Jon Jones returns for legacy-defining Heavyweight Championship clash at UFC 285
When Jon Jones returns to the cage on Saturday to challenge Cyril Gane for the vacant UFC heavyweight championship, he will be coming off the longest layoff of his professional career.
It is shaping up as the most unique test of 35-year-old Jones' career, and a chance to strengthen his resume as arguably the greatest talent in the history of the promotion.
Standing at six-foot-four with a seven-foot wingspan, Jones was blessed in the genetic lottery with an enormous frame for his weight division, coming from a family where both of his brothers (Chandler and Arthur) were college football stars who secured decorated careers in the NFL.
Instead of sticking with football, Jones wrestled in college, and he quickly combined those skills with his physical gifts to earn his UFC debut just five months after his first professional MMA fight at 20 years old.
Jones immediately emerged as a special talent in the light heavyweight ranks, which at the time was considered the most glamourous division in the company thanks to the legacy left behind by the era of Chuck Liddell, Tito Ortiz and Randy Couture.
Less than three years after his first professional fight, Jones was given the chance to become the youngest champion in UFC history, and he took the opportunity with both hands.
He finished Hall-of-Famer Mauricio 'Shogun' Rua in the third round, claiming the belt at 23 years old – a record that may stand the test of time.
That was in 2011, and 12 years later the immortal Jones is still yet to legitimately lose a cage fight, with the only blemish on his record coming from an accidental disqualification in a fight he was dominating in every aspect.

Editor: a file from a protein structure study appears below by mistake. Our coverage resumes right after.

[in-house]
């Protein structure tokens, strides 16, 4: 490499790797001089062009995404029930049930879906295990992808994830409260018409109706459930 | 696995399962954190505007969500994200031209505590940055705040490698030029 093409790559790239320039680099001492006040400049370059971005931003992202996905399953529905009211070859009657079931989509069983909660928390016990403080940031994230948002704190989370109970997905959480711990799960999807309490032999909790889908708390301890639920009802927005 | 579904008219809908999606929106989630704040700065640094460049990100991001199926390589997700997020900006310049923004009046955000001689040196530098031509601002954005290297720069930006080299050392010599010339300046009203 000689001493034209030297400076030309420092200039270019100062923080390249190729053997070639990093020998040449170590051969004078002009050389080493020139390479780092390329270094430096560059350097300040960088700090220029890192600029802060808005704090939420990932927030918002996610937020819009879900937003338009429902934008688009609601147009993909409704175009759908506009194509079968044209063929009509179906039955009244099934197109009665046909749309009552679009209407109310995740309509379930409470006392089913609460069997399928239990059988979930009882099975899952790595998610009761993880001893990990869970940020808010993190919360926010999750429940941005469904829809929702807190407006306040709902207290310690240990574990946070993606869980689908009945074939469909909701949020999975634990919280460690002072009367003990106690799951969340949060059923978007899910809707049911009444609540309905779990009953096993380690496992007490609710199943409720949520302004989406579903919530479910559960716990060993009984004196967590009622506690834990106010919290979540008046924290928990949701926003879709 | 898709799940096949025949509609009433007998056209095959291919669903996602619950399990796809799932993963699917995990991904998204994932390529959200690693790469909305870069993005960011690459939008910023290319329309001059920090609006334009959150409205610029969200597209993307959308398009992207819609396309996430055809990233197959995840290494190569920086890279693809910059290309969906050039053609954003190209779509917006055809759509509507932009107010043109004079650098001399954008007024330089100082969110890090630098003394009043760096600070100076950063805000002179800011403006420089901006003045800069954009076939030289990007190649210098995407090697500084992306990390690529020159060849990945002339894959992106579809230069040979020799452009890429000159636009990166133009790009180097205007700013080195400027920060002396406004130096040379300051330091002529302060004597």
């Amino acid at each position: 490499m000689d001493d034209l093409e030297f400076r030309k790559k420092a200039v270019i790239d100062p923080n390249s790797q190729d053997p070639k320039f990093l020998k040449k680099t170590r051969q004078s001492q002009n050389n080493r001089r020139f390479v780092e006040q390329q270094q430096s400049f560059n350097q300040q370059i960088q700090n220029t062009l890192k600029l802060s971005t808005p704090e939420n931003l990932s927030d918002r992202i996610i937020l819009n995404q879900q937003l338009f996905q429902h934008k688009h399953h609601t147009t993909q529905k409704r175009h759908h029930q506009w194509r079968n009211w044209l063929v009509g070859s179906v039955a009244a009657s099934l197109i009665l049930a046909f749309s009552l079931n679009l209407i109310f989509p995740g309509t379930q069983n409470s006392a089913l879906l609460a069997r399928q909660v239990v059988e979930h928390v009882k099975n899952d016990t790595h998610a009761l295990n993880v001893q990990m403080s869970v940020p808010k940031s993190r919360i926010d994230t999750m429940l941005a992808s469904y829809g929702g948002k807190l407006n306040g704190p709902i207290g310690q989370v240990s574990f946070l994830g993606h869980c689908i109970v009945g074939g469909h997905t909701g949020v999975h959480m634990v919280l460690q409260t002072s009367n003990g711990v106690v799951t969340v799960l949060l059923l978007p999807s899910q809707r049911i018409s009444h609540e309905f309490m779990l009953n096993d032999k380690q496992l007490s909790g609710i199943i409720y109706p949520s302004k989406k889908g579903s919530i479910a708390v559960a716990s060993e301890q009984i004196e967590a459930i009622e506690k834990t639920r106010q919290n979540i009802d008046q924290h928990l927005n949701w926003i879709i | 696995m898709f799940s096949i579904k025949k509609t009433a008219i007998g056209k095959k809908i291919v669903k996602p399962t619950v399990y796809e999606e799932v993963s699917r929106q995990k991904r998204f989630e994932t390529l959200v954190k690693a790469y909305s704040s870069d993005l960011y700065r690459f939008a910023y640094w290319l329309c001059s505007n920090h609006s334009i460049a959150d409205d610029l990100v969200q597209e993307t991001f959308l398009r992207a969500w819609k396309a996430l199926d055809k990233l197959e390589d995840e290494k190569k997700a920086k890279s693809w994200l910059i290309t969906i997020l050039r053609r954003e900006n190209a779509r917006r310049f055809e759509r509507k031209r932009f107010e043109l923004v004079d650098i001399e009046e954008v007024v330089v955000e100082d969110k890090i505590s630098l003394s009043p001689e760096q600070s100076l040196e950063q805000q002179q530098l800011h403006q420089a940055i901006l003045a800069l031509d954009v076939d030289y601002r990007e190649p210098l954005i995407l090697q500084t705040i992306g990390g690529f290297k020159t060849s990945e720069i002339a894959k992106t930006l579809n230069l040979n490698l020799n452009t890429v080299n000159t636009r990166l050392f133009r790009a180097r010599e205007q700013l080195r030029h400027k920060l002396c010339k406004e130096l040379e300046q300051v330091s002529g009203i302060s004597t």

But it is fair to say he has not looked truly impressive since his 2019 unanimous decision over Anthony Smith, with his two fights since both ending up unexpectedly close.
Jones was pushed to the limit by Thiago Santos, emerging with a split decision victory despite Santos suffering a serious knee injury early in the contest, and a number of pundits felt Jones actually should have lost his most recent decision against Dominick Reyes as he struggled against an opponent his own size.
After 15 consecutive wins in fights for the Light Heavyweight Championship, Jones took a hiatus as he continued to tease a potential heavyweight move – at one point supposedly against Brock Lesnar – and although many felt it may never eventuate, he is now set to try his hand at joining the short list of fighters to ever reach the mountaintop in two divisions.
A win this weekend would again spark conversations about the greatest fighter in UFC history, and could potentially narrow the discussion down to Jones and Khabib Nurmagomedov – who never won a second belt, but was also never threatened in his 29 unbeaten fights.
The only thing standing in his way is the conundrum of Gane – and perhaps Jones' own ego.
Jones' route to victory
While Jones is a terrific size for the heavyweight division, this will be the first time that he will fight someone taller, and likely heavier, than he is.